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Monday, January 27, 2014
  Clinical Accuracy Spoken Here  

Crohn's Disease: Your Job - CCM

Case managers recognize that there is no cure for Crohn's Disease. Therefore, CD patients represent a group requiring:

  • A high level of chronic care management (CCM)
  • Coaching in close cooperation with GI healthcare professionals

From onset of symptoms throughout the lifelong course of the disease, there is a significant socioeconomic impact on both society and the patient.

Crohn's Disease patients require long-term chronic care management of the highest order. It is essential for the case manager to develop a trusting relationship with the patient. In addition, studies show that maintaining constant patient communication also fosters improved patient satisfaction.

[Reference: GI Disorders, Module B, Crohn's Disease]

  Excellence in Case Mgmt  

Ulcerative Colitis: Your Job - Remission

Over two-thirds of UC patients experience at lease one relapse within ten elapsed years.

Recent evidence supports a link between increased inflammation and the risk of colorectal cancer. This underscores the importance of preventing relapses.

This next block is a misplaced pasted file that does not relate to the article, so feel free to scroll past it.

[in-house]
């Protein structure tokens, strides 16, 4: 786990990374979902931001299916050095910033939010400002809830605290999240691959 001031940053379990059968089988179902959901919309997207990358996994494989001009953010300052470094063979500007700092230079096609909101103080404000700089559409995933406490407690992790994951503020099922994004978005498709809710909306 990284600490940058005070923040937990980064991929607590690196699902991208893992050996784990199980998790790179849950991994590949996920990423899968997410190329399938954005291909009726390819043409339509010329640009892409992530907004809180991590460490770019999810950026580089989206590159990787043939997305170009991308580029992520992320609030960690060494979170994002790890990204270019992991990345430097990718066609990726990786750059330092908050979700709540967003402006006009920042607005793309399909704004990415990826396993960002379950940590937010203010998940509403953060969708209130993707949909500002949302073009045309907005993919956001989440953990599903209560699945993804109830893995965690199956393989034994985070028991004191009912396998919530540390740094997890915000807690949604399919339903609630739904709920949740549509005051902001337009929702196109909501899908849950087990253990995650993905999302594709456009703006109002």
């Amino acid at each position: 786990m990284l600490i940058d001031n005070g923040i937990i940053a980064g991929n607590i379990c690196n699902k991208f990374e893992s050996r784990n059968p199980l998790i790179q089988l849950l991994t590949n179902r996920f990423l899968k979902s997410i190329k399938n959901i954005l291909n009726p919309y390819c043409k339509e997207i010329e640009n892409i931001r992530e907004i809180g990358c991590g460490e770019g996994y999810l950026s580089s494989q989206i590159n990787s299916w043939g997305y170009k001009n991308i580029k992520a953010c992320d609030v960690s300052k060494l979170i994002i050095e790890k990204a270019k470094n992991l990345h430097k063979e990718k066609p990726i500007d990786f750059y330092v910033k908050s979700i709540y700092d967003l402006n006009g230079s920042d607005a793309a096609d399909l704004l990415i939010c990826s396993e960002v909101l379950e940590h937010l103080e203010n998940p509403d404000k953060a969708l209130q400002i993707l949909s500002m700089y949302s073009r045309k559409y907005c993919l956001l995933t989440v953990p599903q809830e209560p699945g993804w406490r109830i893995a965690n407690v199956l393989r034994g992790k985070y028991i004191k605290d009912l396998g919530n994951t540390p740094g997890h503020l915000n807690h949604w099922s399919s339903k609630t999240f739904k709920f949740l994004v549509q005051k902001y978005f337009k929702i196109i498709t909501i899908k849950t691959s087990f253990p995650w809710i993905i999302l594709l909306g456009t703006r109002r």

Proactive and long-term case management is an essential element of achieving the goal of remission. With proper treatment, about 50% of patients remain in remission for periods of months to years and can lead normal, healthy lives.

To achieve these goals requires adherence to medication management, which is vital for both induction and maintenance of remission.

[Reference: GI Disorders, Module A, Ulcerative Colitis]

  Improving Patient Care...  

Diverticulitis: Your Job - Education

Case Managers through their steady contact with patients play a pivotal role in educating individuals about the importance of a high fiber diet in preventing the progression into complicated diverticulitis which usually requires treatment to prevent complications from progressing and causing serious illness including:

  • Bleeding
  • Infections
  • Small perforations
  • Blockages in the colon
Severe cases of diverticulitis with acute pain and complications will likely require a hospital stay and possibly surgery.

[Reference: GI Disorders, Module C, Diverticulitis]


Tom RasmussenTom Rasmussen
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